CH. 15.3 — Ezra stared out the window at the green, leafy maze on the south side of the gardens. On a grassy hill in the center of the maze was a giant sundial, built by his great-grandfather.
Ezra shook his head. The slithy toves had just about eaten all the limestone beneath the sundial. In spite of all the efforts to get rid of the toves, they still continued eating everything made of stone. Pretty soon the hill would crumble and fall, and then how would anyone in the castle know the time?
Ezra gasped and sat up straight. “That’s it!” He ran to his desk and began to draw. That night he snuck out and consulted with his gnome friends, who grew very excited over his idea. The next morning, he called through the door to Franklin. “I need some materials. Could you get them for me?”
Franklin peered cautiously into the room. “What’s the trick?”
“No tricks, I promise. Since I’ve been unjustly imprisoned here for a year, I’ve decided to become an inventor.”
Franklin scratched his head. “An inventor? But what will your father say?”
“He didn’t say I couldn’t work in my room. Now go and get these materials for me.” He handed Franklin a long list.
After his bodyguard left, Queen Natalie came in the room.
Ezra hugged her. “Good morning, Mama.”
She looked worried. “How are you, dear?”
She studied him with concern. “I wish I could do something for you. Your father is being completely unreasonable.”
Ezra smiled bravely. “I deserved it. No, really, stop worrying. I’ll be fine.” At that moment, he couldn’t have been happier – unless he was being set free, of course. But even his mother couldn’t do that.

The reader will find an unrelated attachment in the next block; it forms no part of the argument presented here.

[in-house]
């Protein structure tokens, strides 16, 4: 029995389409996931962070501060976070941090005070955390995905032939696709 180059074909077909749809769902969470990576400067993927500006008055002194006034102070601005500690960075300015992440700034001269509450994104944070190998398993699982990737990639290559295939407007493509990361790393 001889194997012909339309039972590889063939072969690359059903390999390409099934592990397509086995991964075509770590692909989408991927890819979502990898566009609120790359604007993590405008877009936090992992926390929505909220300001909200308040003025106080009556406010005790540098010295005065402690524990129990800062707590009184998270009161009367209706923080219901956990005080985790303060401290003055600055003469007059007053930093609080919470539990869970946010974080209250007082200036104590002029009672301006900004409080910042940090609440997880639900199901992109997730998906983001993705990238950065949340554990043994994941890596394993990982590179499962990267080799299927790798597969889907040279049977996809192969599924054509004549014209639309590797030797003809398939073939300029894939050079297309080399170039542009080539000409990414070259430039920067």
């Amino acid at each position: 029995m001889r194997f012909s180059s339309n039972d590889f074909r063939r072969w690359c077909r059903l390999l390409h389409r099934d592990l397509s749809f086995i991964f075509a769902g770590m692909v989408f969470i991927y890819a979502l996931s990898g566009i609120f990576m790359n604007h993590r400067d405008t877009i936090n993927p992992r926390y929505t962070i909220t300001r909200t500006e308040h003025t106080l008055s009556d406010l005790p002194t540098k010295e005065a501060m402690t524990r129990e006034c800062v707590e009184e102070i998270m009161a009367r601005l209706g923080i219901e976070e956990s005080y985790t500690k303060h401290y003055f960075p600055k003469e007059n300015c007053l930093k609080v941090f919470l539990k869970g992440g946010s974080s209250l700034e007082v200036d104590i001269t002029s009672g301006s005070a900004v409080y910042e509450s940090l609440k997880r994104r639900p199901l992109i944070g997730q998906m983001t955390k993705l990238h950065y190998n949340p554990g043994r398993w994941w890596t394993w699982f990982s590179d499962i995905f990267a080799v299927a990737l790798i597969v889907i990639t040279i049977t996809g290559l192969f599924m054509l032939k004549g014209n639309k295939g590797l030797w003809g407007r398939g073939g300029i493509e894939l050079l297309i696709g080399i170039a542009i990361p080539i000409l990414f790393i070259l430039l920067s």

The queen studied the room. “It’s so dull in here. Perhaps I could redecorate. Brighten the place up for you. That old tapestry has been here for three hundred years. I could commission a new one.”
Ezra kissed her cheek. “No, I love that tapestry. Don’t ever change it. It’s my favorite thing about this room.”
She gave him a puzzled look. “Very well, then. Would you like some books?”
“As a matter of fact…”
Many days later, with the daily help of his mother, who brought books from the library and often stayed to talk or assist him, and the nightly help of several trusted gnomes (including Butterfingers, who turned out to be rather good at mechanical things when not flustered), Ezra finished his first invention.
The next morning, accompanied by his mother, four guards, and Franklin (who was wringing his hands), Ezra carried his invention to the throne room.
Ezra’s heart raced. He couldn’t stop smiling. His father would be so glad to see how responsible Ezra was now. Father would praise Ezra and realize he’d been too hasty, and that Ezra had learned his lesson. Then the king would set him free.